of our aggrandisement.
T have already expressed my desire that
the Interoceanlc canal be opened througrt
AWn.- f thtnlr that Vfl t I t
cost of aome aacrifices we ought not to
place obstacles in the way of so grand an
enterprise, both because It will be a gi
gantic material improvement to our coun
try and because once the osnai is opens i
bv the North Americans we rhall
strengthen and widen our relations with
them which will result in an Immeasurable
rain to our industry, commerce and wealth.
Happily for me, the responsibility must
rest on congress whose duty it is to defi
nitely spprove or disapprove of the agree
ment proposed by the North American
A patriotic demonstration occurred In
Bogota after the disapproval of tha treaty
by the senate.
LEAD TRUST IS ORGANIZED
Hew Casahtao Said to Be rrieadly to
Varied States Ssseltlas; aad
Retains; Cobb pea y.
NEW TORK. Aug. a. Details concern! no
the organisation of the United Lead com
pany, which hss been under way for sev
erai months, were announced today. The
company will have a capital of t2T.000.00u,
of which tl2.O0O.00O. will be In bonds and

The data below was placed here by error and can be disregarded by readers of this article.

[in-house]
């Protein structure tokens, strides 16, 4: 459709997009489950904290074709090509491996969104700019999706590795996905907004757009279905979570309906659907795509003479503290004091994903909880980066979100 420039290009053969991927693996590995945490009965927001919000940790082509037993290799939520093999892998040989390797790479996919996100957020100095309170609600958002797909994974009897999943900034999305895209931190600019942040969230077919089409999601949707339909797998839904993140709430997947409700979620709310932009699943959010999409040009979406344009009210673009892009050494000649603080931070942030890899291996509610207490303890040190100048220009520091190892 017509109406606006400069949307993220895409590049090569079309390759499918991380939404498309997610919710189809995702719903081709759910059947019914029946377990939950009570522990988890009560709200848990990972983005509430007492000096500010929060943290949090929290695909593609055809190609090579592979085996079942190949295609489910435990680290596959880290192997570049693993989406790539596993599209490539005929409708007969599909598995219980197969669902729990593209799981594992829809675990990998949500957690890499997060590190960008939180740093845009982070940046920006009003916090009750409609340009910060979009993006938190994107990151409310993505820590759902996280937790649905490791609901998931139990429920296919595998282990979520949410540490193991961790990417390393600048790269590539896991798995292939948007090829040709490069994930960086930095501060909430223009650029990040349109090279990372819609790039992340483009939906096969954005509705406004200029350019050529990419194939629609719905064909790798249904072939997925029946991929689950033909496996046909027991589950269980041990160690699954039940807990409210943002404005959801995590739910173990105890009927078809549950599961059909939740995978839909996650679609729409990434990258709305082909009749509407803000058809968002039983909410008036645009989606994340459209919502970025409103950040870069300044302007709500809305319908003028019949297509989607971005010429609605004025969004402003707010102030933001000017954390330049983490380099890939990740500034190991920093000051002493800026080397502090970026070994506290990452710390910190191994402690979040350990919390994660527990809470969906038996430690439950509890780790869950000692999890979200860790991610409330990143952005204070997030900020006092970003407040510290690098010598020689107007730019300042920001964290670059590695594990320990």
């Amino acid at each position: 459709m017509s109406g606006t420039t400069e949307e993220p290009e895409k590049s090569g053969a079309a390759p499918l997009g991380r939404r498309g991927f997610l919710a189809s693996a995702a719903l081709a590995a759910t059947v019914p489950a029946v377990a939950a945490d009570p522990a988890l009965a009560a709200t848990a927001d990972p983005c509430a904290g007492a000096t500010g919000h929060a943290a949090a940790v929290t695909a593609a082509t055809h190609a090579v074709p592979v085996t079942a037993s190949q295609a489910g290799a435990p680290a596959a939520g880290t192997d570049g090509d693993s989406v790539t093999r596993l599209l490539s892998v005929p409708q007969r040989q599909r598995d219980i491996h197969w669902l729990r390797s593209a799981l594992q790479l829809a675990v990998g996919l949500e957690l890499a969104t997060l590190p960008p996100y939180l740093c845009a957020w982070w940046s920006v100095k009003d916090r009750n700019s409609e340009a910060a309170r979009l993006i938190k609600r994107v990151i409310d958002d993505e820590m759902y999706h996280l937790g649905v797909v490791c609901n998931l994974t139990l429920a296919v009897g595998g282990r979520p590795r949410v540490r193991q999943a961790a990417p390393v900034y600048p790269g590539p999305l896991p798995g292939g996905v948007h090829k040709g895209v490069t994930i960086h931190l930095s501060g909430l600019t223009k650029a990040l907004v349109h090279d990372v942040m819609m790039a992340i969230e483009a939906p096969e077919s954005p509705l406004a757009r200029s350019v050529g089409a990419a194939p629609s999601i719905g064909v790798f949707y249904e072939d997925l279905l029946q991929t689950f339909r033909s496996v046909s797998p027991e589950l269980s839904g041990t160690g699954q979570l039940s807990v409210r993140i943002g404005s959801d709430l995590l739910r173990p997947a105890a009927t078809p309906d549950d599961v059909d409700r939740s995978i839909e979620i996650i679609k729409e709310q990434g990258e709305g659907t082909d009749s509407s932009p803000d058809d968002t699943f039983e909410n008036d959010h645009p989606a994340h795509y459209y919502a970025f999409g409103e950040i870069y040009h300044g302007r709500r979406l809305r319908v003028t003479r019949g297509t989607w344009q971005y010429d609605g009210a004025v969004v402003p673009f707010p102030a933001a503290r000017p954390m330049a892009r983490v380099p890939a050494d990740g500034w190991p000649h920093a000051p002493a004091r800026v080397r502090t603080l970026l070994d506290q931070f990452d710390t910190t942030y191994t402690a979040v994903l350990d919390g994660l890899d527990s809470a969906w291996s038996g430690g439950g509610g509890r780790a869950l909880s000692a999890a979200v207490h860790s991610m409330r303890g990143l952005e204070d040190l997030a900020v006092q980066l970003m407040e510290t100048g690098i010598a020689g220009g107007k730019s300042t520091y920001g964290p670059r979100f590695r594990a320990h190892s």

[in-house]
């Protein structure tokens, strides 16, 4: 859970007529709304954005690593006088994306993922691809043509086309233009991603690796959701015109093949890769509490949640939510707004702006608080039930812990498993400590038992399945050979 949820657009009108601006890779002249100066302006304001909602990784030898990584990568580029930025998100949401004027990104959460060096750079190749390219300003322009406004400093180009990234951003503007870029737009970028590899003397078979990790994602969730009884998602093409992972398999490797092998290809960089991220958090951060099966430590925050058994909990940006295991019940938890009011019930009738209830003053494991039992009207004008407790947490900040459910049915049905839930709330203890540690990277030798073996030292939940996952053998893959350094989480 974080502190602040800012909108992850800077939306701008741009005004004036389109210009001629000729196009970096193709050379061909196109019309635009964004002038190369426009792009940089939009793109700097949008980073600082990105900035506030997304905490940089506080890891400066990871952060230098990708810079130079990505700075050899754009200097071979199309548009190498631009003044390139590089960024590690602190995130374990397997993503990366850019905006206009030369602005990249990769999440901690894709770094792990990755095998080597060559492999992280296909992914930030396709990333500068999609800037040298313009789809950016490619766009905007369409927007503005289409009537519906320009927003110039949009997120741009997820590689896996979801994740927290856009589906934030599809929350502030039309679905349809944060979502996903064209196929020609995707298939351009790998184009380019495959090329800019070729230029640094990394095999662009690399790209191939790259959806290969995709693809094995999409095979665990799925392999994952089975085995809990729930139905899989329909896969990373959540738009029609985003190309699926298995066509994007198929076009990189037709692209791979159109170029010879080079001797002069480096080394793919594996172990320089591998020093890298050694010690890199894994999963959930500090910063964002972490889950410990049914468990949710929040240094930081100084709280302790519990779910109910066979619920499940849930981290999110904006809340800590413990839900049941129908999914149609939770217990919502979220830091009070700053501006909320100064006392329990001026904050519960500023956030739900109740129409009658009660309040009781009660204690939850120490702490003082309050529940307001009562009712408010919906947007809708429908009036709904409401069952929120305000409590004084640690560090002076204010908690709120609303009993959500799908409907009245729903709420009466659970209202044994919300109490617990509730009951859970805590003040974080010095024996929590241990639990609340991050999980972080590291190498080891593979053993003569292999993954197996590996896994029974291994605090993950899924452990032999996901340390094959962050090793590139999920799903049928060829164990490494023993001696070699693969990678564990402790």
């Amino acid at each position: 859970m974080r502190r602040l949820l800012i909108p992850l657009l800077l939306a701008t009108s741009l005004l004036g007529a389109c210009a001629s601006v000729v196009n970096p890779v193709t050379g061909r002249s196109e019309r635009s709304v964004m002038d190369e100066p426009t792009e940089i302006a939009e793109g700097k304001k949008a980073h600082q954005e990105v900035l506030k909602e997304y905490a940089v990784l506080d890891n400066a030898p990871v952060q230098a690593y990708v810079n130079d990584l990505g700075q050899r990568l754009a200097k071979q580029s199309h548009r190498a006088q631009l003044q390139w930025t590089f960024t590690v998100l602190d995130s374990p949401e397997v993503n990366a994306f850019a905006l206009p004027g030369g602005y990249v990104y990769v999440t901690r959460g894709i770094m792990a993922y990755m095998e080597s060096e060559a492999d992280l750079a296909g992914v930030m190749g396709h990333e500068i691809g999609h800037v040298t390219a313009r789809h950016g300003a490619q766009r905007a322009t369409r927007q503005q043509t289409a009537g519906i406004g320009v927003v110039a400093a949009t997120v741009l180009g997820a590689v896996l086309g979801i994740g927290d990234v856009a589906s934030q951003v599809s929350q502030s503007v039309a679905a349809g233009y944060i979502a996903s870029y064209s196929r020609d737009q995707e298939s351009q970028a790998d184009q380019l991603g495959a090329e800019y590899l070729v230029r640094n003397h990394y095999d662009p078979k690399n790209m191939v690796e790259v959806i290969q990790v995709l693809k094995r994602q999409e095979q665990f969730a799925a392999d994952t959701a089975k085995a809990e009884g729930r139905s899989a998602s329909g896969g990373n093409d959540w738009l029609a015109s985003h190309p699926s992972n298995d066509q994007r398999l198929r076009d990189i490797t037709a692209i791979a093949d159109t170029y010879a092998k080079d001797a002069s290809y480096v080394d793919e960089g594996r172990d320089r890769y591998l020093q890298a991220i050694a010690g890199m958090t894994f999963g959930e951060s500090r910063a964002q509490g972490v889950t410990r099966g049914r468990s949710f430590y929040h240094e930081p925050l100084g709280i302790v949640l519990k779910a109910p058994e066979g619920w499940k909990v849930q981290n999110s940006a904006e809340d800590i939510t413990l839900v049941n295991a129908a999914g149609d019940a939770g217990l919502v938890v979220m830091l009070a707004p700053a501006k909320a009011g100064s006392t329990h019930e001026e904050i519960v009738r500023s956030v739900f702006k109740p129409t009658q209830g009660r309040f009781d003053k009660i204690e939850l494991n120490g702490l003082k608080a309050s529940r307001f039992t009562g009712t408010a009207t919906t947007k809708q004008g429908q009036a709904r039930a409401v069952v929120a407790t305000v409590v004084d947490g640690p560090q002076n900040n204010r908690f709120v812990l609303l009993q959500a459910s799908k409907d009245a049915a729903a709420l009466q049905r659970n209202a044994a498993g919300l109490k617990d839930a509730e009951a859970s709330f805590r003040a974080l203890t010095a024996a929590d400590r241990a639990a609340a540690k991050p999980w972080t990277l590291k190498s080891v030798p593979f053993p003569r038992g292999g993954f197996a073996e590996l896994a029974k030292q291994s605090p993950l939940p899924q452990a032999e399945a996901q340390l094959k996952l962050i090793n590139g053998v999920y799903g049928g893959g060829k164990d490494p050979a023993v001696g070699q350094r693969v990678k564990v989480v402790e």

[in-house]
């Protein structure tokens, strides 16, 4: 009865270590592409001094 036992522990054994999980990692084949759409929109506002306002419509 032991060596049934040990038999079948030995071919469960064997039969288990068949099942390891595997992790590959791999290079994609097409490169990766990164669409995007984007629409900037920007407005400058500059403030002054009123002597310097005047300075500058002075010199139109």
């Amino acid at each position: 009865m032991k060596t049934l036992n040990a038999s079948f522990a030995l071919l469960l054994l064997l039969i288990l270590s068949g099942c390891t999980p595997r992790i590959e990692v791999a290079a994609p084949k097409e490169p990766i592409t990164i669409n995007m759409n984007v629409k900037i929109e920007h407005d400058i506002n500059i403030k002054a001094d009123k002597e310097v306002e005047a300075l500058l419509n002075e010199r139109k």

tha balance la common stock. Payment for
the constituent companies will be made in
large part in the bonds of the parent com
pany. The following subsidiary companies are
taken over by the United Lead company:
Chad wick-Boston compan y ' of Boston,
llerrell Iad oomnanr of 8t- Louts.
American Bbot and Lead company of
Chicago. . . ,
Rayatond Lead company of CWcago.
.r.ibeoa A-Price compauy-of Cleveland.
-V. T A ..11 . . w . K,,e-at7,
t-t -nlofr LMiind Oti opuuf t Brtacfti:
Raymond It Blatchford company of Chi-
Hoyt Matal company of St. Louis. .
According to trustworthy . reports tha
combination will eventually take over tba
plants owaed by Latham Bros, of thla city
and Philadelphia and also the Pitcher Lead
company of Joplln. Mo.
It ia understood that Barton Scwell, vice
president of ths American Smelting and
Refining company, will be made president
of the new combine. The relations of the
new company with tha American Smelting
and Refining company ars expected to be
DENVER PACIFIC ELECTS
Hew Writers Road Progresses Favor
ably, Aeeordlasr ta Oaarlal
DENVER. Aug. a. At the annual meet
ing of tha Denver, Northwestern dt Pa
cific railroad this afternoon an directors
and officers were re-elected aa follows:
Directors. D H. Moffatt,' W. O. Evans,
C. J. Hughes, Jr.. Frank B. Gibson. 8. St.
Ferry,'' W. S. Cbeesemaa and Thomas
Officers: D. H. Moffatt. president; W. O.
Evans,-'.vice president: Frank B. Gibson,
secretary; Thomas Keely, treasurer, and
C. J.' Hughes, Jr, .general counsel.
It was reported by ths Colorado-Utah
Construction oompany, which haa tba con
tract for building and equipping the Mof
fatt road that work waa proceeding rapidly